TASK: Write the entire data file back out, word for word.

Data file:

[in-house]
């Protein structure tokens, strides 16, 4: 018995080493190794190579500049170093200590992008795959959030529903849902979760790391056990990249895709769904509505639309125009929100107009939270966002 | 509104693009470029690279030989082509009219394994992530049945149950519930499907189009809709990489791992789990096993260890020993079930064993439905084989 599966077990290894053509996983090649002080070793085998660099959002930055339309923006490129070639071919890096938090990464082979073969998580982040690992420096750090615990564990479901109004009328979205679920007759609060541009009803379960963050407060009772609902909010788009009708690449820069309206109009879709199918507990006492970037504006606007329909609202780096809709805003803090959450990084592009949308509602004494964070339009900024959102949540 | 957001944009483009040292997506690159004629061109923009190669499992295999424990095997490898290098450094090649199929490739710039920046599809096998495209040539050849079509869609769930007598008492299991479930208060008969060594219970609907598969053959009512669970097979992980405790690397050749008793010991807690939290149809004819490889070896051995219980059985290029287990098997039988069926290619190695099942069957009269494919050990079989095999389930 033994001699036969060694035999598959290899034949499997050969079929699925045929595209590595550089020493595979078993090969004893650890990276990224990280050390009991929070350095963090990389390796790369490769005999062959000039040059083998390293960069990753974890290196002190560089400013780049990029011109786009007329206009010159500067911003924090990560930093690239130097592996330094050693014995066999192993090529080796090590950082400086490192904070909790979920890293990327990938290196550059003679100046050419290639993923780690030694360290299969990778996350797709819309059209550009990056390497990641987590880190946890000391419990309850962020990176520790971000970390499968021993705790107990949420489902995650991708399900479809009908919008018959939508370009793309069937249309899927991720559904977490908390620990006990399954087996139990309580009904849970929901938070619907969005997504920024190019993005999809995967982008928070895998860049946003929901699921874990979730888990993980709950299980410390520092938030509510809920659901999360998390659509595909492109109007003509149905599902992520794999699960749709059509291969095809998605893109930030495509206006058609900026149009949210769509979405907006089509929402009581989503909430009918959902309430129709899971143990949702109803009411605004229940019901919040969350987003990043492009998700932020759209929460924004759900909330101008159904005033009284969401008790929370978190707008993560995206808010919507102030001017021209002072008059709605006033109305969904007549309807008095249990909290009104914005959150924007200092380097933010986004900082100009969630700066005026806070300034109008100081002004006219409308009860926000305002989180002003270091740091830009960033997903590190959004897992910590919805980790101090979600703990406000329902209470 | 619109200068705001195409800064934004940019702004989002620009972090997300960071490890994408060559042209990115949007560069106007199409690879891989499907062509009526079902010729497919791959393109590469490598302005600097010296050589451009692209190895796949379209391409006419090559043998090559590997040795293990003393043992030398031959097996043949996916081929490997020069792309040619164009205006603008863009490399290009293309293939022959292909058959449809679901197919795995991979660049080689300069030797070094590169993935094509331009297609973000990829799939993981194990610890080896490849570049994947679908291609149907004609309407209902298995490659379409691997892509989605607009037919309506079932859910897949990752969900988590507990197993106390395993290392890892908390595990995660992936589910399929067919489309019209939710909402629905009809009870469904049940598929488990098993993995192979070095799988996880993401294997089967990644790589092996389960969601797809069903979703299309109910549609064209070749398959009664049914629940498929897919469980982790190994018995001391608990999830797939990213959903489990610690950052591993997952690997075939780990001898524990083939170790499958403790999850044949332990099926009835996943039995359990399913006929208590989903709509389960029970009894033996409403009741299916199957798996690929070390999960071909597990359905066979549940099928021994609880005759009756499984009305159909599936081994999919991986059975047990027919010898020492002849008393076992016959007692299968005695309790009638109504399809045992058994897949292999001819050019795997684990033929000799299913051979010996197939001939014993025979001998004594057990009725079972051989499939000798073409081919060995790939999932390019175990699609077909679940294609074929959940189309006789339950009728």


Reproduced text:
[in-house]
């Protein structure tokens, strides 16, 4: 018995080493190794190579500049170093200590992008795959959030529903849902979760790391056990990249895709769904509505639309125009929100107009939270966002 | 509104693009470029690279030989082509009219394994992530049945149950519930499907189009809709990489791992789990096993260890020993079930064993439905084989 599966077990290894053509996983090649002080070793085998660099959002930055339309923006490129070639071919890096938090990464082979073969998580982040690992420096750090615990564990479901109004009328979205679920007759609060541009009803379960963050407060009772609902909010788009009708690449820069309206109009879709199918507990006492970037504006606007329909609202780096809709805003803090959450990084592009949308509602004494964070339009900024959102949540 | 957001944009483009040292997506690159004629061109923009190669499992295999424990095997490898290098450094090649199929490739710039920046599809096998495209040539050849079509869609769930007598008492299991479930208060008969060594219970609907598969053959009512669970097979992980405790690397050749008793010991807690939290149809004819490889070896051995219980059985290029287990098997039988069926290619190695099942069957009269494919050990079989095999389930 033994001699036969060694035999598959290899034949499997050969079929699925045929595209590595550089020493595979078993090969004893650890990276990224990280050390009991929070350095963090990389390796790369490769005999062959000039040059083998390293960069990753974890290196002190560089400013780049990029011109786009007329206009010159500067911003924090990560930093690239130097592996330094050693014995066999192993090529080796090590950082400086490192904070909790979920890293990327990938290196550059003679100046050419290639993923780690030694360290299969990778996350797709819309059209550009990056390497990641987590880190946890000391419990309850962020990176520790971000970390499968021993705790107990949420489902995650991708399900479809009908919008018959939508370009793309069937249309899927991720559904977490908390620990006990399954087996139990309580009904849970929901938070619907969005997504920024190019993005999809995967982008928070895998860049946003929901699921874990979730888990993980709950299980410390520092938030509510809920659901999360998390659509595909492109109007003509149905599902992520794999699960749709059509291969095809998605893109930030495509206006058609900026149009949210769509979405907006089509929402009581989503909430009918959902309430129709899971143990949702109803009411605004229940019901919040969350987003990043492009998700932020759209929460924004759900909330101008159904005033009284969401008790929370978190707008993560995206808010919507102030001017021209002072008059709605006033109305969904007549309807008095249990909290009104914005959150924007200092380097933010986004900082100009969630700066005026806070300034109008100081002004006219409308009860926000305002989180002003270091740091830009960033997903590190959004897992910590919805980790101090979600703990406000329902209470 | 619109200068705001195409800064934004940019702004989002620009972090997300960071490890994408060559042209990115949007560069106007199409690879891989499907062509009526079902010729497919791959393109590469490598302005600097010296050589451009692209190895796949379209391409006419090559043998090559590997040795293990003393043992030398031959097996043949996916081929490997020069792309040619164009205006603008863009490399290009293309293939022959292909058959449809679901197919795995991979660049080689300069030797070094590169993935094509331009297609973000990829799939993981194990610890080896490849570049994947679908291609149907004609309407209902298995490659379409691997892509989605607009037919309506079932859910897949990752969900988590507990197993106390395993290392890892908390595990995660992936589910399929067919489309019209939710909402629905009809009870469904049940598929488990098993993995192979070095799988996880993401294997089967990644790589092996389960969601797809069903979703299309109910549609064209070749398959009664049914629940498929897919469980982790190994018995001391608990999830797939990213959903489990610690950052591993997952690997075939780990001898524990083939170790499958403790999850044949332990099926009835996943039995359990399913006929208590989903709509389960029970009894033996409403009741299916199957798996690929070390999960071909597990359905066979549940099928021994609880005759009756499984009305159909599936081994999919991986059975047990027919010898020492002849008393076992016959007692299968005695309790009638109504399809045992058994897949292999001819050019795997684990033929000799299913051979010996197939001939014993025979001998004594057990009725079972051989499939000798073409081919060995790939999932390019175990699609077909679940294609074929959940189309006789339950009728």